Seasonal Box Office DisorderJanuary 03, 2008
Excited about going to the movies this weekend? Neither am I. Welcome to January, Wasteland of the Cinema. It's not a pretty sight.
There is no more uninspired month out there - not even February or August, Hollywood's traditional dumping grounds. Give a studio some credit for at least trying to generate excitement with the January 18 release of Cloverfield. Whether it will result in a 300-style mad dash to the box office or a Snakes on a Plane-style nosedive remains to be seen. We can only hope the movie and experience are half as good as the hype.
For me, January has always been a time to hunker down inside. I play video games. I write. I stoke the fire and curl up on the couch next to my wife to read. And, on days when luck smiles on me and dumps a few inches (or feet) of snow, I happily wander outside to shovel the driveway. (Something I enjoy as long as it doesn't become too repetitive, but that hasn't happened in years.) Getting in the car and driving to a movie theater - even the closest one, a decrepit 30-year-old 8-plex that uses the same seats today as at its inception - holds little thrill, especially when one considers what's playing there. I'm not the only one who feels this way. Hollywood knows that January is not a good month for theaters, so it goes with the flow rather than bucking it. The result: an extraordinary number of films not screened for critics and not viable for consumption for anyone.
The most disappointing thing about winter movies isn't that they're all bad but that so few are really good. Between now and March, there will be three-star movies aplenty but will there be any three-and-one-half star selections or even a four-star gem? Those are the kinds of films that reaffirm why I'm in this line of work. It's not the one-star debacles that get me down. It's the onslaught of two and two-and-one-half star films without a truly great one to break the monotony. That's why January and February (and, to a degree, March) can be so oppressive. Mediocrity is monotonous.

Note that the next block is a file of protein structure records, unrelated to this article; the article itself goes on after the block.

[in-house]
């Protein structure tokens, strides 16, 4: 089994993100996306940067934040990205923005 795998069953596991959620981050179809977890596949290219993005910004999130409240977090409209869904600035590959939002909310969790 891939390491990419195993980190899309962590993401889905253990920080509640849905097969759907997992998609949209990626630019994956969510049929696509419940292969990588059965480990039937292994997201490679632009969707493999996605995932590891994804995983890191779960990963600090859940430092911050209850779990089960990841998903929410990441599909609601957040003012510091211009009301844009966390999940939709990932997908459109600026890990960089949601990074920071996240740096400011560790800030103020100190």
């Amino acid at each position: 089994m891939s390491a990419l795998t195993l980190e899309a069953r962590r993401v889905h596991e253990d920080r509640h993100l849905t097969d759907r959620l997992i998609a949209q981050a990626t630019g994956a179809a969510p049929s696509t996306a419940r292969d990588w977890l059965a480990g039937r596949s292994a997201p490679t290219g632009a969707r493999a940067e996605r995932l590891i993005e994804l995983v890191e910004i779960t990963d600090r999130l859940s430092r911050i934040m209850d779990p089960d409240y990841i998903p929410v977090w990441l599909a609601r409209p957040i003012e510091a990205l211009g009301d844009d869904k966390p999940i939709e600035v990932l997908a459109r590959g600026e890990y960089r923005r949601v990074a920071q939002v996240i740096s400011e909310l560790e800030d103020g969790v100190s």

The DVD (or HD-DVD or Blu-Ray) provides an excellent antidote, however. Now, instead of bundling up, filling the tank with obscenely expensive gas, and dealing with rude employees and self-centered customers at the multiplex while waiting to see One Missed Call, it's possible to stay home, kick back, and enjoy Ridley Scott's final cut of Blade Runner in all its glory. Or snuggle up while the snow falls outside and enjoy all 11 hours of the extended Lord of the Rings. Or have a 15-hour Star Wars marathon. The possibilities are endless.
When one considers the options, one has to wonder why anyone bothers to go to the movies at this time of the year. Sure, there are still some late-year stragglers opening wide, but are they worth the aggravation? They'll be on DVD in another four months and who knows whether there will even be an Academy Awards celebration this year? It's times like this when I think the experience of sitting in a movie theater is archaic. I may be singing a different song in May, when the must-see-it-on-the-big-screen blockbusters are opening. This year, Hollywood is going the extra mile to put butts in seats by increasing the number of 3D digital productions and I-MAX theaters are getting ready to show huge versions of all the big movies (wish I had one within decent spitting distance).
When the weather's warmer and the days are longer, it's somehow a lot easier to justify a trip to a movie theater. But not in January with the winds howling and the thermometer plummeting. Now's the time for staying indoors and throwing another log on the fire while a beloved classic plays on the 52" widescreen HDTV. Leave the multiplex going for the time of the year when there's lawn mowing and gardening to do.
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